In our previous post, we looked at how smart meters were being introduced across multiple countries and regions, and why these devices pose security risks to their users.
At their heart, a smart meter is simply… a computer. Let’s look at our existing computers – whether they are PCs, smartphones, tablets, or embedded devices. Similarly, these smart meters are communicating via understood technologies: cellular connectivity, power-line networking, or the user’s own Internet connection.
With that in mind, we have to consider the possible threats – what could happen if a smart meter is compromised? Similarly, what are the problems that could result if the connectivity of a smart meter is disrupted? Let us see.
Perhaps the most obvious risk is simple: meter tampering. If a smart meter can be hacked, inaccurate information can be sent back to the utility, allowing an attacker to adjust the reading and resulting in an inflated bill. Let’s say, for example, that you have an argument with your neighbor. In revenge, if he can access your smart meter, you might see a rather large electric bill.
Figure 1. Hacking a neighbor’s smart meter
(A screenshot from our video highlighting attack scenarios)
Of course, the bill can also change in the opposite direction. Let’s say you’re engaged in certain activities that require high levels of electricity… altcoin mining, for example. The biggest running cost for such an operation would be the electric bill. The smart meter could be hacked to have a lower reading – or, perhaps, in a location with time-varying electric rates, to make it look like the electricity was used at off-peak times?
What are some other threats at the local, “retail” level when it comes to smart meters? Crime gangs (with smarts) may well find uses for smart meters too. Power savings are frequently promoted as a benefit of smart meter. However, power consumption is also a good way of checking if someone is in a home or not.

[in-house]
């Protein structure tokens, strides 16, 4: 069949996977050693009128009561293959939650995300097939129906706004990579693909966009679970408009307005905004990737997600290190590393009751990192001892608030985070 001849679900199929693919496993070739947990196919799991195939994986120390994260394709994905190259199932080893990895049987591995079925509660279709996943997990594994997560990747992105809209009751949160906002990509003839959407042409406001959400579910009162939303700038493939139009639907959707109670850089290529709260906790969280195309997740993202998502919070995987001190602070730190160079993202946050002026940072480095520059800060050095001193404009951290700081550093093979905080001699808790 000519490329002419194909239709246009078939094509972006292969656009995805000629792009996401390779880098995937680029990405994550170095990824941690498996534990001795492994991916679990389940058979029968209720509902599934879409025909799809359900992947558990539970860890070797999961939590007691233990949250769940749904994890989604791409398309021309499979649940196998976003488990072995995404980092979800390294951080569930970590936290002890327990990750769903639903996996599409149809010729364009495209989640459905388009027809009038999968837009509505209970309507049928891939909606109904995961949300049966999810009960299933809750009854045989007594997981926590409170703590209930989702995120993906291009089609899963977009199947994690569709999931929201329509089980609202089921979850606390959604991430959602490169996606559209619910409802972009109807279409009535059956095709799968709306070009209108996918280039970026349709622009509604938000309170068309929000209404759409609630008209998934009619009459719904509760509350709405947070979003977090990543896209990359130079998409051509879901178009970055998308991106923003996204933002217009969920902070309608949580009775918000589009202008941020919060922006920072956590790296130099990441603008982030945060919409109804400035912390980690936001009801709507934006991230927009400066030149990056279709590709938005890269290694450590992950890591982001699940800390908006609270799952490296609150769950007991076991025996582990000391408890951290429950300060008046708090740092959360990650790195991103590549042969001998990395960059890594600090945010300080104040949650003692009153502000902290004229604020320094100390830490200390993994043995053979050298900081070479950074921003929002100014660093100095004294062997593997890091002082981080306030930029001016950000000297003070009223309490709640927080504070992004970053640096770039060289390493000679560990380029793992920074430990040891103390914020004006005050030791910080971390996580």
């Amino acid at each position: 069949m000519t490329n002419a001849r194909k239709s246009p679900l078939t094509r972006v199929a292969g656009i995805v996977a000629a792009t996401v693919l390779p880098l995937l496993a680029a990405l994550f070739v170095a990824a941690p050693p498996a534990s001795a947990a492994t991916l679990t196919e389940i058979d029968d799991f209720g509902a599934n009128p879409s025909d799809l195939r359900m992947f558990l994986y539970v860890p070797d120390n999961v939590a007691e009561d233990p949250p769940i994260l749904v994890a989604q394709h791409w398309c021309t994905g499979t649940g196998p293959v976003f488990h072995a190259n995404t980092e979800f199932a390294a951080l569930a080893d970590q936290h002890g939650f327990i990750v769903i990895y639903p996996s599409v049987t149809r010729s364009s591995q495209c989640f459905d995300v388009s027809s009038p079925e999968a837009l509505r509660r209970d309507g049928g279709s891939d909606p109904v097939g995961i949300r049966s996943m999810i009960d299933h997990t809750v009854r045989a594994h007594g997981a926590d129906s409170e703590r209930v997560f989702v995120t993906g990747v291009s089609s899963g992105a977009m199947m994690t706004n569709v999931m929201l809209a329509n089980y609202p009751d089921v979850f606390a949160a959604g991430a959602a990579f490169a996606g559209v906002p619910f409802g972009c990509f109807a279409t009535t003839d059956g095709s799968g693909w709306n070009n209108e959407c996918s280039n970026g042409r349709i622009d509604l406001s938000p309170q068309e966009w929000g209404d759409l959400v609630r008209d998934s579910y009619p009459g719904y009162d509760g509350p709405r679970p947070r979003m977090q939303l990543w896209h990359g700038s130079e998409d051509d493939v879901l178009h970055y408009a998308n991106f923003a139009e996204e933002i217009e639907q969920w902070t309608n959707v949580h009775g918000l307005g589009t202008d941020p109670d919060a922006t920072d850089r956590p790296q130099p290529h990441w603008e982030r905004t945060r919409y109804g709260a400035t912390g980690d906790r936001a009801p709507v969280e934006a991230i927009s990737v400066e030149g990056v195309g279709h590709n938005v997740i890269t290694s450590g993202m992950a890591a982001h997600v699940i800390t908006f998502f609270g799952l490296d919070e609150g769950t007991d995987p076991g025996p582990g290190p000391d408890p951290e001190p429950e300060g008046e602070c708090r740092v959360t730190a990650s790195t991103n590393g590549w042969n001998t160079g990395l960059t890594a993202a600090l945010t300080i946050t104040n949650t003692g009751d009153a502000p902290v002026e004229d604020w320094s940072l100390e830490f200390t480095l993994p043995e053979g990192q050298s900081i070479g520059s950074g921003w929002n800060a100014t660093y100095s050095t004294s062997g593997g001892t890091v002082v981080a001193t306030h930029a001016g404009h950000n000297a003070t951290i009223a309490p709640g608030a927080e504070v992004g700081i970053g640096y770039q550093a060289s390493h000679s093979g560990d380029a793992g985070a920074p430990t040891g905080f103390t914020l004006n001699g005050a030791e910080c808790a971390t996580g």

Let’s say that a vulnerability made it easy for somebody other than the homeowner or the utility to see what the power usage was. (It could be as easy as a poorly-designed API, mobile app, or website.) The smart meter would then essentially become a giant “please rob me” sign for properly equipped thieves.
Alternately, if that smart meter can be controlled remotely, you now have an excellent way to carry out extortion. Such a nice house you have there, it’d be shame if anything bad happened to its power…
The connectivity of the smart meters can also be a security risk. Some meters use the cellular network to provide the connection to the main servers of their utility. The utility would, of course, be paying for the bills of these meters. A truly determined person could abuse this “free” phone to make calls, send text messages, even connect to the Internet.
Alternately, the smart meter may use the same Internet connection as the home. This represents a potential risk: if somebody was able to hack the smart meter from the outside, then that attacker would have access to the house’s internal network. This would put your own internal network at risk of attack; it would be as dangerous as letting anyone connect to your home network.
None of the above attacks are inevitable. You can build defenses against all of them. However, it is inevitable that somewhere, somehow, the defenses will fail. These attacks are possible, and we will have to figure out how to defend against them, especially once smart meters become more prevalent.
All of the attacks I discussed above are essentially small-scale, however. What happens when you look at the security of not just individual meters, but the smart grid as a whole? That’s what we will discuss in the third post in this three-part series on smart meters and smart grids.
You can read parts 1 and 3 of this blog series here:
For more information on the security risks and how to secure smart devices, visit our Internet of Everything hub which contains our materials that discuss this emerging field.
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